Saving memories scattered by Sandy

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Amid the wreckage wrought by superstorm Sandy, one Jersey Shore woman who lost her home is fighting to salvage something priceless for neighbors and strangers alike -- memories.

Sifting through piles of rubble, curbside trash and litter scattered by the winds that devastated her community of Union Beach, N.J., Jeannette Van Houten has collected hundreds of photographs. Some are remarkably intact; others are tattered or stained by water. Some depict children still not grown, while others show long-deceased subjects in black and white, smiling across generations. Each is precious to Van Houten, who aims to return them to those who would hold them dear.

"I lost everything. To be able to have a little piece of my past…it’s too much for words."

— Carol Stenquist, reunited with lost photos

"It’s a piece of their home and that’s all that matters,” said Van Houten, whose self-imposed task has given her new purpose even as she seeks to rebuild her own life. “People have been very grateful to have their family photos returned. It’s their life, so you have to give them hope.”

Van Houten's home was condemned days after the hurricane-turned-storm-from-hell struck the Atlantic coast on Oct. 29. Her solemn task began the next day when she was walking along the ravaged shoreline, marveling at the aftermath of Sandy's surging tides, fierce winds and heavy rain.


In the wake of superstorm Sandy, Jeannette Van Houten has found hundreds of photographs which would otherwise be lost forever. Most were discovered in and around Union Beach, N.J., where the Oct. 29 storm destroyed hundreds of homes.

If you or someone you know lives in the area and lost irreplaceable pictures, click here to view photos posted on a Facebook page Van Houten and others set up to reunite families with their treasured memories.

"I started finding them the day after the storm when I was walking along the water looking at all the damage," Van Houten said.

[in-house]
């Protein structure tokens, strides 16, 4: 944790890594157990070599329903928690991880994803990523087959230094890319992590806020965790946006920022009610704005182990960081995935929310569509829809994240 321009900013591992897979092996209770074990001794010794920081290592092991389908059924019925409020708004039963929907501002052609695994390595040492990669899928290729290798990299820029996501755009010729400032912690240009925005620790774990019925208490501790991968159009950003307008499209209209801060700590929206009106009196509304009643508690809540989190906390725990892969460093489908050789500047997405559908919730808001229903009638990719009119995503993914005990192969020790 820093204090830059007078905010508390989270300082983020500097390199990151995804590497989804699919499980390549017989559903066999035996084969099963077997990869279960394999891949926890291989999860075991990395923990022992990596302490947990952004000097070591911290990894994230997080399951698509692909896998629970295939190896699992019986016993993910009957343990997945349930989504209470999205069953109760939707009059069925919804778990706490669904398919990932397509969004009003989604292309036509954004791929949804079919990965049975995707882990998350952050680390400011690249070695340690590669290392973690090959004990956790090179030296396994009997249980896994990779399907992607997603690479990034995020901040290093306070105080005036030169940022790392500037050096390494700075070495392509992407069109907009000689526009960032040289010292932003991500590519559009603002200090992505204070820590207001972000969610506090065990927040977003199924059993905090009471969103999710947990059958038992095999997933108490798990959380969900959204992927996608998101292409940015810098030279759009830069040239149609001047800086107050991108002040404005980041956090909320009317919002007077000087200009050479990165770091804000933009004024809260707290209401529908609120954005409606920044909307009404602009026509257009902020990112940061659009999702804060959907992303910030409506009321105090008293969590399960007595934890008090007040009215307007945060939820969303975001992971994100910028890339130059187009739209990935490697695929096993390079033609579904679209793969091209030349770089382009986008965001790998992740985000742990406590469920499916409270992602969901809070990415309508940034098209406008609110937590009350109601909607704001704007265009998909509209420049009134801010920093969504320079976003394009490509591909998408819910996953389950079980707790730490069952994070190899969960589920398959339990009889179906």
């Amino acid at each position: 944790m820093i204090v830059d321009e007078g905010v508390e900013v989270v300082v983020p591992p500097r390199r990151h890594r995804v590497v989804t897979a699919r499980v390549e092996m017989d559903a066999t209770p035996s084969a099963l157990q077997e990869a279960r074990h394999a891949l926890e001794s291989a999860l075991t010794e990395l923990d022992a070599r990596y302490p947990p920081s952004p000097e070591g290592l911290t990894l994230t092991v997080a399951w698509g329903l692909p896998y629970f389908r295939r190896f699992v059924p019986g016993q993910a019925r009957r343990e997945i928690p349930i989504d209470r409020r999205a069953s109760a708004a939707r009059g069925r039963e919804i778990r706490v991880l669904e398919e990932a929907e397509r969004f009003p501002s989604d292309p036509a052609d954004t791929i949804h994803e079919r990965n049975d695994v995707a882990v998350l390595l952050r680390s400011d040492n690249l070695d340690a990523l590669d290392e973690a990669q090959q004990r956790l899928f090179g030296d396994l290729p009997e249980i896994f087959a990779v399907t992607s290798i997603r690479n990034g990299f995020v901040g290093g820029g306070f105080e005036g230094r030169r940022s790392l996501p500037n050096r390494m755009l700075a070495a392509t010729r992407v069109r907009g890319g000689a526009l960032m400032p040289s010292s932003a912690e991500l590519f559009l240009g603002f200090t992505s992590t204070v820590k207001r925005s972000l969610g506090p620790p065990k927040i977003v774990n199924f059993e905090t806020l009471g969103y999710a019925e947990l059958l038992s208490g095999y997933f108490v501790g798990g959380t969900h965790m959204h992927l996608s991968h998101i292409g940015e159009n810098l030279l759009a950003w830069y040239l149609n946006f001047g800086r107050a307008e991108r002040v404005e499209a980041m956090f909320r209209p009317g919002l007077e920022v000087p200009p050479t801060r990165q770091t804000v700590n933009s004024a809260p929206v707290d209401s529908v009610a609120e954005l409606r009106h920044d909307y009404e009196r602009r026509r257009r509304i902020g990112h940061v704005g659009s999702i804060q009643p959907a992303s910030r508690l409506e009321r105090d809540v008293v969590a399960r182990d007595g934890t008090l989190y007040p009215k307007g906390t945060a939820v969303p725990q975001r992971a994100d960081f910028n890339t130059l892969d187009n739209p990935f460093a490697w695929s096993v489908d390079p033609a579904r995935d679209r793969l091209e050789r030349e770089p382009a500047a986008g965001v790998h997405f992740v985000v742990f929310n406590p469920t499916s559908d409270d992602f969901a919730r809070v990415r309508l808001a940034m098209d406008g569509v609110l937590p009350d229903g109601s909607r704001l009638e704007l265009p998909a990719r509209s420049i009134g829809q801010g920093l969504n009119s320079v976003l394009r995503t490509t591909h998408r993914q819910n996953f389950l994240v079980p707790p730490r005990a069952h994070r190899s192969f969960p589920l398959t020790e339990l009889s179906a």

She has gathered more than 300 photos, some of which date back as far as the 1920s. She's posted the images on a Facebook page to help reunite them with the people who treasure them. One such person was Carol Stenquist, who Van Houten met in a chance Election Day encounter at Borough Hall, where townspeople gathered to commiserate and cast their ballots.

Van Houten recognized Stenquist, an election worker, from three photographs from her burgeoning collection. Stenquist was stunned when Van Houten returned two Easter portraits she took with her grandchildren and a snapshot of Stenquist with a friend at an American Legion convention in Wildwood, N.J.

“It’s amazing. I lost everything," Stenquist told moments after getting the photos back. "To be able to have a little piece of my past…it’s too much for words.

“She’s given me back a piece of my past life. It's just overwhelming.”

There have been others in the close-knit, one-square-mile town of a little more than 6,000. Van Houten studies the pictures, and is ready when she sees a familiar face.

“As I look through all the photos, I think about how I wish I knew who they all were, just so I can return it to the owner right then and there,” she said. “And when I come across somebody that I recognize from the photos, I’ll pull my car over and run up to them and say, ‘I have your photos!’”

Van Houten's efforts have attracted far-flung attention. She said she has been contacted by a company that specializes in photo restoration that wants to help save damaged pictures. And strangely, Van Houten recently learned that a New Yorker some 12 miles up  the coastline found a photograph washed ashore there last week.

“Someone from Brooklyn found a photo that had washed up on the shore,” Van Houten said. “They noticed that someone had written, ‘Union Beach’ on the back. They called someone who reached out to us and the photo is being sent back over.”

With crews in bulldozers and trucks hauling away debris, and the town beginning the long process of rebuilding, Van Houten knows the window for saving irreplaceable memories is closing fast. A sense of urgency has gripped her as she does her part in the community's healing process, trying to recover as much as she can before it’s gone forever.

“Now that the cleanup has started, a lot of photos are going to be lost,” she said. “And, the cleanup has to happen, but if we can save at least one photo for each family, that would be an amazing thing to give people. It will give them hope.”